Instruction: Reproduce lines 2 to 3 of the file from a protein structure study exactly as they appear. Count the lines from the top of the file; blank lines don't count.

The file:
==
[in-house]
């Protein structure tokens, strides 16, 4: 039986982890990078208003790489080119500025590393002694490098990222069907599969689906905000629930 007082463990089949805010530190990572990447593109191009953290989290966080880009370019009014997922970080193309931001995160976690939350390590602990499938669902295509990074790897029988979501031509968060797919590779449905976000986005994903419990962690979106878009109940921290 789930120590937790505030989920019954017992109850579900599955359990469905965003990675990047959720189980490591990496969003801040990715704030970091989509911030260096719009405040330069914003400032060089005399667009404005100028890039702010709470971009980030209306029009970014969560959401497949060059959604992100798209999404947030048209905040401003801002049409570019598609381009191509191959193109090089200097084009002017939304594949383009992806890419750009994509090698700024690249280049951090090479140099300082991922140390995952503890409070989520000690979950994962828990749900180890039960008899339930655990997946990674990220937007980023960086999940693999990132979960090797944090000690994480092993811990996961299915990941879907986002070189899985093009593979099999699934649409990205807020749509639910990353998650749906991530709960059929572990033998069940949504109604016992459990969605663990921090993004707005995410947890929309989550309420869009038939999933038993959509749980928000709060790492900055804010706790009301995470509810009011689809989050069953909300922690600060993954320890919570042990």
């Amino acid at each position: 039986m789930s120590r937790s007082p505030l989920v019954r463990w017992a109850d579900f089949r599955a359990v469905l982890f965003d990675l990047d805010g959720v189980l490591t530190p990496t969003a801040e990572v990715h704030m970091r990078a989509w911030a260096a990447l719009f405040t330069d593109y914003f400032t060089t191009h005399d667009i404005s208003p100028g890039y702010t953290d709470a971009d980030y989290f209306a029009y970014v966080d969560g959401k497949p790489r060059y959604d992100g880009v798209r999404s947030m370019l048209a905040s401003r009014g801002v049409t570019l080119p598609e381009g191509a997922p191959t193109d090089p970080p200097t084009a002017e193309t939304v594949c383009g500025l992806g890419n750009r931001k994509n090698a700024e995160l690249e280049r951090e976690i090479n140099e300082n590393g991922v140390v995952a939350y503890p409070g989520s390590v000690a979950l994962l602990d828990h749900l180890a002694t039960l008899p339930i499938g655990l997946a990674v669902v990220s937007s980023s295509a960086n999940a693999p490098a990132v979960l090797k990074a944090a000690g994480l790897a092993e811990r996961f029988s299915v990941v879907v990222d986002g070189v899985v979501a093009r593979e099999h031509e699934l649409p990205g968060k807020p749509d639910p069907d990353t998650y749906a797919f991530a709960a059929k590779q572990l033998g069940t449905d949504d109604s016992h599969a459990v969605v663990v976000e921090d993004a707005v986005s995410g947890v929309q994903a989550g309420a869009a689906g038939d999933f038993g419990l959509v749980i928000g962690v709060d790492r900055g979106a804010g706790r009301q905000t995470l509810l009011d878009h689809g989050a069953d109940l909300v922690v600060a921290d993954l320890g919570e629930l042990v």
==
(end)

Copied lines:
């Protein structure tokens, strides 16, 4: 039986982890990078208003790489080119500025590393002694490098990222069907599969689906905000629930 007082463990089949805010530190990572990447593109191009953290989290966080880009370019009014997922970080193309931001995160976690939350390590602990499938669902295509990074790897029988979501031509968060797919590779449905976000986005994903419990962690979106878009109940921290 789930120590937790505030989920019954017992109850579900599955359990469905965003990675990047959720189980490591990496969003801040990715704030970091989509911030260096719009405040330069914003400032060089005399667009404005100028890039702010709470971009980030209306029009970014969560959401497949060059959604992100798209999404947030048209905040401003801002049409570019598609381009191509191959193109090089200097084009002017939304594949383009992806890419750009994509090698700024690249280049951090090479140099300082991922140390995952503890409070989520000690979950994962828990749900180890039960008899339930655990997946990674990220937007980023960086999940693999990132979960090797944090000690994480092993811990996961299915990941879907986002070189899985093009593979099999699934649409990205807020749509639910990353998650749906991530709960059929572990033998069940949504109604016992459990969605663990921090993004707005995410947890929309989550309420869009038939999933038993959509749980928000709060790492900055804010706790009301995470509810009011689809989050069953909300922690600060993954320890919570042990």
């Amino acid at each position: 039986m789930s120590r937790s007082p505030l989920v019954r463990w017992a109850d579900f089949r599955a359990v469905l982890f965003d990675l990047d805010g959720v189980l490591t530190p990496t969003a801040e990572v990715h704030m970091r990078a989509w911030a260096a990447l719009f405040t330069d593109y914003f400032t060089t191009h005399d667009i404005s208003p100028g890039y702010t953290d709470a971009d980030y989290f209306a029009y970014v966080d969560g959401k497949p790489r060059y959604d992100g880009v798209r999404s947030m370019l048209a905040s401003r009014g801002v049409t570019l080119p598609e381009g191509a997922p191959t193109d090089p970080p200097t084009a002017e193309t939304v594949c383009g500025l992806g890419n750009r931001k994509n090698a700024e995160l690249e280049r951090e976690i090479n140099e300082n590393g991922v140390v995952a939350y503890p409070g989520s390590v000690a979950l994962l602990d828990h749900l180890a002694t039960l008899p339930i499938g655990l997946a990674v669902v990220s937007s980023s295509a960086n999940a693999p490098a990132v979960l090797k990074a944090a000690g994480l790897a092993e811990r996961f029988s299915v990941v879907v990222d986002g070189v899985v979501a093009r593979e099999h031509e699934l649409p990205g968060k807020p749509d639910p069907d990353t998650y749906a797919f991530a709960a059929k590779q572990l033998g069940t449905d949504d109604s016992h599969a459990v969605v663990v976000e921090d993004a707005v986005s995410g947890v929309q994903a989550g309420a869009a689906g038939d999933f038993g419990l959509v749980i928000g962690v709060d790492r900055g979106a804010g706790r009301q905000t995470l509810l009011d878009h689809g989050a069953d109940l909300v922690v600060a921290d993954l320890g919570e629930l042990v």